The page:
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“Little Man From The East: Marching Through Tumultuous Decades” is , in my view, a “must read” for anyone interested in 20 th century Indian history. It also happens to be the story of a soldier engineer commissioned into one of the oldest Regiments in the Indian Army,  the famous Madras Engineer Group ( more commonly called The Madras Sappers, and more fondly as ‘The Thambis’) first raised  in 1780.  Major General M K Paul (retd), the author, served with distinction in the Indian Army for nearly 37 years before retiring in 1991.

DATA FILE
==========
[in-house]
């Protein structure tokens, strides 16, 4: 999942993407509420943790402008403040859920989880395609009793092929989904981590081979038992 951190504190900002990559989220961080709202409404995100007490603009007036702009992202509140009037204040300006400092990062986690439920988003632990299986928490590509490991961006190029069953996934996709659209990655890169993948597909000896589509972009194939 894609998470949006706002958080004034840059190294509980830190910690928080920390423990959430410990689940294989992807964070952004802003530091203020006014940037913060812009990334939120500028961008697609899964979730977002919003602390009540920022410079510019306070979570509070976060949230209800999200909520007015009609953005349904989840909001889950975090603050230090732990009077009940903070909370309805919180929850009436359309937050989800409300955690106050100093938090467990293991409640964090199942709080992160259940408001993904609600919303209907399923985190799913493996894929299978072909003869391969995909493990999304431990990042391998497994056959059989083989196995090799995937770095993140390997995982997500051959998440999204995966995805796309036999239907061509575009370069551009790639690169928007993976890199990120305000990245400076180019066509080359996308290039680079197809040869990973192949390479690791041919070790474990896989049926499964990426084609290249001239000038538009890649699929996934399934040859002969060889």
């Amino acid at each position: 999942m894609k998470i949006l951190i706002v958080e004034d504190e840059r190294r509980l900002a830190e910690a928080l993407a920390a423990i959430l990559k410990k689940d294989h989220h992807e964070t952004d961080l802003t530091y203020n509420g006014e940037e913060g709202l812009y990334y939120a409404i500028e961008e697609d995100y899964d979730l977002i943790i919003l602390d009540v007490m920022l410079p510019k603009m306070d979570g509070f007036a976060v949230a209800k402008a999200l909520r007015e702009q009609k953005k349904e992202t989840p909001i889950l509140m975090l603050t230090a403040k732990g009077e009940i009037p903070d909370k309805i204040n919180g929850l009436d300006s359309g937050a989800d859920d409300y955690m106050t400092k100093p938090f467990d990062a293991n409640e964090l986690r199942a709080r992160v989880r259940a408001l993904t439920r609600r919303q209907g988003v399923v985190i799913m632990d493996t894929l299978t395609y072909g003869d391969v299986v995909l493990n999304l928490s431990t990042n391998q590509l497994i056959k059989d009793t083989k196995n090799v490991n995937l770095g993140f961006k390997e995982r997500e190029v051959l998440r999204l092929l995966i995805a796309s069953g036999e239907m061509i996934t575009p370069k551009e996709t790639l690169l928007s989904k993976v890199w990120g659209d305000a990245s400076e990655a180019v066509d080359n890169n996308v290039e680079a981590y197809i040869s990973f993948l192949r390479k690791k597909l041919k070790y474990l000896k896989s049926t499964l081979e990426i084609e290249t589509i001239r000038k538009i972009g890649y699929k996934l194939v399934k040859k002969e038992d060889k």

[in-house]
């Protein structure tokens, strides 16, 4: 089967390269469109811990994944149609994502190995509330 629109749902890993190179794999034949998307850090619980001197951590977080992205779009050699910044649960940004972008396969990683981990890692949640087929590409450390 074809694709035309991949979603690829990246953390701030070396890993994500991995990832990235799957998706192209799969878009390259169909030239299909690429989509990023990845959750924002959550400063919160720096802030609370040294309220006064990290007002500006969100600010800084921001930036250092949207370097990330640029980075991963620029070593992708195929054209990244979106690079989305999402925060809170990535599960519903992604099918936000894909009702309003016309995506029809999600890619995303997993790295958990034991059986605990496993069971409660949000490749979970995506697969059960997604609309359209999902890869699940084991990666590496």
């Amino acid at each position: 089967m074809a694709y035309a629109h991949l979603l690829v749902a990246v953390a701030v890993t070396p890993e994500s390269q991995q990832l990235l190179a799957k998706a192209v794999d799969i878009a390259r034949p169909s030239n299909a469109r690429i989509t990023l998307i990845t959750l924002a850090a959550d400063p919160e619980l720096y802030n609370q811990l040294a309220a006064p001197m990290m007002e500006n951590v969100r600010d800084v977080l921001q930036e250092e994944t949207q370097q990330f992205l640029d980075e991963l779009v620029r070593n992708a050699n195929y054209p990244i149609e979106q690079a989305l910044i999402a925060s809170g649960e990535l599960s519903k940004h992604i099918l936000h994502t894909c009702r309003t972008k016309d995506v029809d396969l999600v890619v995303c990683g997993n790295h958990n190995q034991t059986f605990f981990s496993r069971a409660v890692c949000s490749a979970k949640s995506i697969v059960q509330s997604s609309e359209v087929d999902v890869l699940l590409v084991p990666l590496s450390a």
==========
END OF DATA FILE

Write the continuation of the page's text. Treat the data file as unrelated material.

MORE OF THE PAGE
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Survey on Historical Fiction

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Thanks to my long-standing interest in historical fiction I connected with the author, MK Tod. I follow Mary’s tweets @MKTodAuthor and she pointed me to a very interesting survey she has been conducting which seeks to find out what makes historical fiction buffs love this genre. You will find a lot of information on this in her blog A Writer of History. More

More on Writing A Synopsis

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“Gee, it’s far easier to write 70,000 or even 90,000 words than it is to write a winning synopsis.” You must have heard this a million times. You have written your book and the next thing you need is to have ready a synopsis because that is what everyone, from your agent to a potential publisher will ask for. More